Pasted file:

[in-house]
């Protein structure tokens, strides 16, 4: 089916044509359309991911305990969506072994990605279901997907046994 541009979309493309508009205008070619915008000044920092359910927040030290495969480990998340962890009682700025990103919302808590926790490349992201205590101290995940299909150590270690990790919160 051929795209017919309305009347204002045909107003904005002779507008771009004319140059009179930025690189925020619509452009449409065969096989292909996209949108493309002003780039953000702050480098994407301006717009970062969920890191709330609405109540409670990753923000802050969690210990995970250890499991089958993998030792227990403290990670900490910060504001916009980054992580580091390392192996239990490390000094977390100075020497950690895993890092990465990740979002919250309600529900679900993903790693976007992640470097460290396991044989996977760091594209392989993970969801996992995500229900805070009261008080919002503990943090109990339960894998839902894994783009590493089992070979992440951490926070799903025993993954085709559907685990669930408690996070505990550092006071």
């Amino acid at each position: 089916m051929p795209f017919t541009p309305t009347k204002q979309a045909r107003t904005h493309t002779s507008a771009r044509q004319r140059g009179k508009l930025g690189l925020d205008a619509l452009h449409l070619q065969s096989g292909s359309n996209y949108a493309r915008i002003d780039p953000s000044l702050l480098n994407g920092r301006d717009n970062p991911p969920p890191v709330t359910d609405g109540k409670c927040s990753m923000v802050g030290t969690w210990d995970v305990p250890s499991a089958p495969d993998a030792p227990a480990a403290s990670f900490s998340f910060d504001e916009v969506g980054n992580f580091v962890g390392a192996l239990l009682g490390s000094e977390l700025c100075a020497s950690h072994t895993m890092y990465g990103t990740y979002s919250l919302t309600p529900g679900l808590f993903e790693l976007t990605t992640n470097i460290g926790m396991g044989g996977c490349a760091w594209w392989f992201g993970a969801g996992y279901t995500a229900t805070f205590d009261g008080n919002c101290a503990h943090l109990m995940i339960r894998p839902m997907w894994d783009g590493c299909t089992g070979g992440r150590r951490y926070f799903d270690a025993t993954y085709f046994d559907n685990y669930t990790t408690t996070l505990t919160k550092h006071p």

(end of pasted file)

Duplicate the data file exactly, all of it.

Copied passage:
[in-house]
């Protein structure tokens, strides 16, 4: 089916044509359309991911305990969506072994990605279901997907046994 541009979309493309508009205008070619915008000044920092359910927040030290495969480990998340962890009682700025990103919302808590926790490349992201205590101290995940299909150590270690990790919160 051929795209017919309305009347204002045909107003904005002779507008771009004319140059009179930025690189925020619509452009449409065969096989292909996209949108493309002003780039953000702050480098994407301006717009970062969920890191709330609405109540409670990753923000802050969690210990995970250890499991089958993998030792227990403290990670900490910060504001916009980054992580580091390392192996239990490390000094977390100075020497950690895993890092990465990740979002919250309600529900679900993903790693976007992640470097460290396991044989996977760091594209392989993970969801996992995500229900805070009261008080919002503990943090109990339960894998839902894994783009590493089992070979992440951490926070799903025993993954085709559907685990669930408690996070505990550092006071």
């Amino acid at each position: 089916m051929p795209f017919t541009p309305t009347k204002q979309a045909r107003t904005h493309t002779s507008a771009r044509q004319r140059g009179k508009l930025g690189l925020d205008a619509l452009h449409l070619q065969s096989g292909s359309n996209y949108a493309r915008i002003d780039p953000s000044l702050l480098n994407g920092r301006d717009n970062p991911p969920p890191v709330t359910d609405g109540k409670c927040s990753m923000v802050g030290t969690w210990d995970v305990p250890s499991a089958p495969d993998a030792p227990a480990a403290s990670f900490s998340f910060d504001e916009v969506g980054n992580f580091v962890g390392a192996l239990l009682g490390s000094e977390l700025c100075a020497s950690h072994t895993m890092y990465g990103t990740y979002s919250l919302t309600p529900g679900l808590f993903e790693l976007t990605t992640n470097i460290g926790m396991g044989g996977c490349a760091w594209w392989f992201g993970a969801g996992y279901t995500a229900t805070f205590d009261g008080n919002c101290a503990h943090l109990m995940i339960r894998p839902m997907w894994d783009g590493c299909t089992g070979g992440r150590r951490y926070f799903d270690a025993t993954y085709f046994d559907n685990y669930t990790t408690t996070l505990t919160k550092h006071p």